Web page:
The Obama Administration appears to be pursuing a regulatory approach to addressing a WTO ruling that the U.S. country-of-origin labeling (COOL) law for meat discriminates against hogs and cattle imported from Canada and Mexico.  Meat retailers are required to put labels on cuts of beef, pork and ground meat or to post signs in display cases that list the origin.  The U.S. lost a November 2011 WTO ruling on a case brought by Canada and Mexico that COOL placed a record-keeping burden on meat packers buying Canadian and Mexican livestock.

At the heart of the case is a simple principle known as ‘national treatment’ under the Technical Barriers to Trade Agreement.  The laws of a country must treat imported products the same way as domestic products are treated so they are not disadvantaged in the marketplace.  The issue is not about labeling laws; the federal government has the right to require labels stating sources of origin.  It is the market impact of the law on imported products that is in question.

An arbitrator for the WTO Dispute Settlement Body ruled on December 4 of last year on a request by Canada and Mexico for a ‘reasonable period of time’ that the U.S. has to establish how it will comply with the ruling.  The WTO Appellate Body had ruled on June 29 on an appeal of the November 2011 ruling against the U.S. law, but had not set a date for compliance.  The Dispute Settlement Body officially accepted the ruling on July 23.  The general guideline is that the time needed for compliance should not exceed 15 months.  Canada had requested a compliance date of late January and Mexico a March date.  The U.S. requested 15 months.  The arbitrator chose May 23, ten months after the ruling was accepted.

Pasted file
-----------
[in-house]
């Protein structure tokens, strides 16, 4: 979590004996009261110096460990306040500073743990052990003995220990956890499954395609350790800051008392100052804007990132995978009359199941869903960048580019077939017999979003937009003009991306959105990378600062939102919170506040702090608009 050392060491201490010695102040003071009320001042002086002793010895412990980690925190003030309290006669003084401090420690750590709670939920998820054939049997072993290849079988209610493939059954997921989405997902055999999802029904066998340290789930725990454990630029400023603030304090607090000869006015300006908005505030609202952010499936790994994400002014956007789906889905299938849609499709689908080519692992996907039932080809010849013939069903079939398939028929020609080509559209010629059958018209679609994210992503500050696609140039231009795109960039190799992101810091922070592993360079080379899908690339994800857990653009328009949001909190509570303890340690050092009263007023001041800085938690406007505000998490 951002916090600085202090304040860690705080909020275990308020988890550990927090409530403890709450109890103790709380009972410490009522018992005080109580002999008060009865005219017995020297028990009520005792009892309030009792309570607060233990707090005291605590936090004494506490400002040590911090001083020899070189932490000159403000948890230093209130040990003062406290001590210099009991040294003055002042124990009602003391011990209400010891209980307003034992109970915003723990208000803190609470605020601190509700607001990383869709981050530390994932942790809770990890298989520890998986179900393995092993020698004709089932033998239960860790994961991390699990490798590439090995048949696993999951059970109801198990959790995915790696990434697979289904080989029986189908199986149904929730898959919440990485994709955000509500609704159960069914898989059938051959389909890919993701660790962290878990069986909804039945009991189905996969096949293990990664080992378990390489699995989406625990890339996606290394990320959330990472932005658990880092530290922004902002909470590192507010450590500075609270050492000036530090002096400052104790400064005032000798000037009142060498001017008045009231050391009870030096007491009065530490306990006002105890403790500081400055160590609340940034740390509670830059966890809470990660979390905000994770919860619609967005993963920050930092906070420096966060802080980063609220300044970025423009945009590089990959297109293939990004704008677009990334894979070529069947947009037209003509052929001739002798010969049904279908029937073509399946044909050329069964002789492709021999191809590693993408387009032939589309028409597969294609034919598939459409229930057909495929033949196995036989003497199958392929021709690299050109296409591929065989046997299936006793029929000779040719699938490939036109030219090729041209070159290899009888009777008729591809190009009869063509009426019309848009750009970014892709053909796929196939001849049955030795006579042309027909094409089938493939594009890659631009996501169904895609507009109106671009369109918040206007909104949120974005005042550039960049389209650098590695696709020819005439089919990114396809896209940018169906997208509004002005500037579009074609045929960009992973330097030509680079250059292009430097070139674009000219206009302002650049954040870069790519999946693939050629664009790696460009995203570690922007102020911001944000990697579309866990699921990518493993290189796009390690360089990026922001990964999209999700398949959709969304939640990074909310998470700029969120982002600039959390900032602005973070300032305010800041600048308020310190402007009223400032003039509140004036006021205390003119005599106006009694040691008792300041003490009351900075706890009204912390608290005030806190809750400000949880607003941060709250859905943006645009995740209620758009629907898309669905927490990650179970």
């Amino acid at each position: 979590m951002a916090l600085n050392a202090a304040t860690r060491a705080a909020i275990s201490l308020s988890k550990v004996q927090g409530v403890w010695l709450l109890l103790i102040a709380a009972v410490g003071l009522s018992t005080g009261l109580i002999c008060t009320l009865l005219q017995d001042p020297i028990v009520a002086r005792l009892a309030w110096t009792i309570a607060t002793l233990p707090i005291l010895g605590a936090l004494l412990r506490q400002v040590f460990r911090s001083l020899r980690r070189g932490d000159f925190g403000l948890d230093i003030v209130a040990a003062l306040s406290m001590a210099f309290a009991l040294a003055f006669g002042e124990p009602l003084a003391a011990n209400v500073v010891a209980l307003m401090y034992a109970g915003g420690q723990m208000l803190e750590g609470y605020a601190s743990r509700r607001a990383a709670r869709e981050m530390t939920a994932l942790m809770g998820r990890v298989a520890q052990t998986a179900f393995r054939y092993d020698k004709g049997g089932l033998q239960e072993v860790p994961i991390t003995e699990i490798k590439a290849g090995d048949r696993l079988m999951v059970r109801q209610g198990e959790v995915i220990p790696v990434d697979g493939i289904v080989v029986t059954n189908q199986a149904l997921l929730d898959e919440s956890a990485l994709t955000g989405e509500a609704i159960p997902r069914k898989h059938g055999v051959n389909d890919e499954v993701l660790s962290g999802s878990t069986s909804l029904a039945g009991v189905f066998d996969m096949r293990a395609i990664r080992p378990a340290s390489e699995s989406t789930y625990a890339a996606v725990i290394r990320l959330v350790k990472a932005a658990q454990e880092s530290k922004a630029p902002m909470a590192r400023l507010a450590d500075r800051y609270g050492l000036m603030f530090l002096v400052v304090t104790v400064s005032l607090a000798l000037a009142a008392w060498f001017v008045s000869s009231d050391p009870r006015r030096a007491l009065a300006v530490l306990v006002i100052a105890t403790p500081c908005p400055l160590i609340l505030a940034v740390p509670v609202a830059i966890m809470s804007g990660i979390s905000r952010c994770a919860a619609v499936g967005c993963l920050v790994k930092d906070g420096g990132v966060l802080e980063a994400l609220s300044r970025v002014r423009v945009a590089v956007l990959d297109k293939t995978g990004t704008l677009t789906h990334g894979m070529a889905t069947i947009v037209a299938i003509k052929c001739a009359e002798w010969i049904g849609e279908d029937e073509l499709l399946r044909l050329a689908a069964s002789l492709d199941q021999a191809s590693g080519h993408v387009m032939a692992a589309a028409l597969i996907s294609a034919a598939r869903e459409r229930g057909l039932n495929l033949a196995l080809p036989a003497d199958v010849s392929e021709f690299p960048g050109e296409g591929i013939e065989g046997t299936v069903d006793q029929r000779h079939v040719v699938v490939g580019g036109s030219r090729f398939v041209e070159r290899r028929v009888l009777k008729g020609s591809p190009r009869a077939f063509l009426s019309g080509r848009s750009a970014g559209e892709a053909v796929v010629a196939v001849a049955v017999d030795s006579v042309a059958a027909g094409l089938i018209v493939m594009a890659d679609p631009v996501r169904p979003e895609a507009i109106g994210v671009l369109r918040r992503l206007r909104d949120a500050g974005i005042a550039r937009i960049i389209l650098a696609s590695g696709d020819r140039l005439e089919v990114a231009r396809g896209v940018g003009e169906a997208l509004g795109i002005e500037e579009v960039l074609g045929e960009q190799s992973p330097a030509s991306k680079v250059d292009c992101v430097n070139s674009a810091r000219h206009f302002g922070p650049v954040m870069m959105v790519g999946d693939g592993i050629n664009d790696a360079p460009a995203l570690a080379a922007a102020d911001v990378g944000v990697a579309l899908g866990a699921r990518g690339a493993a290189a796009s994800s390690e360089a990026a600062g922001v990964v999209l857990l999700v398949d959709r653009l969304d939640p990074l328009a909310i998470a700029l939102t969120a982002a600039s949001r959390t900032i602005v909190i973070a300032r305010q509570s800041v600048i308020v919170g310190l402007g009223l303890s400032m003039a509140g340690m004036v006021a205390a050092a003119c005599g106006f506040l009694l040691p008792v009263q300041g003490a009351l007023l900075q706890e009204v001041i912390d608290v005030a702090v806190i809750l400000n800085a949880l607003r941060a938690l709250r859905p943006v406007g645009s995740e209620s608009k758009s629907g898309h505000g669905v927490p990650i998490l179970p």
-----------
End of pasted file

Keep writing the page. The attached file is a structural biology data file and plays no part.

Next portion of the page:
The WTO process is indifferent to a legislative correction or a regulatory one as long as the issue is resolved to the satisfaction of the impacted countries.  The COOL law was legislated in the 2002 and 2008 farm bills and went into effect in March 2009.  Attempts were made last year in the House and Senate to pass a new farm bill, but changes in COOL to address the WTO ruling were not part of the bills or the general debate.  A new farm bill is not likely to be enacted by the May 23 deadline for action and there is no other legislation that is expected to move before then to attach COOL changes.  A regulatory solution appears to be the default option.  If the U.S. is not in compliance by May 23, Canada and Mexico may begin proceedings to take retaliatory action against the U.S.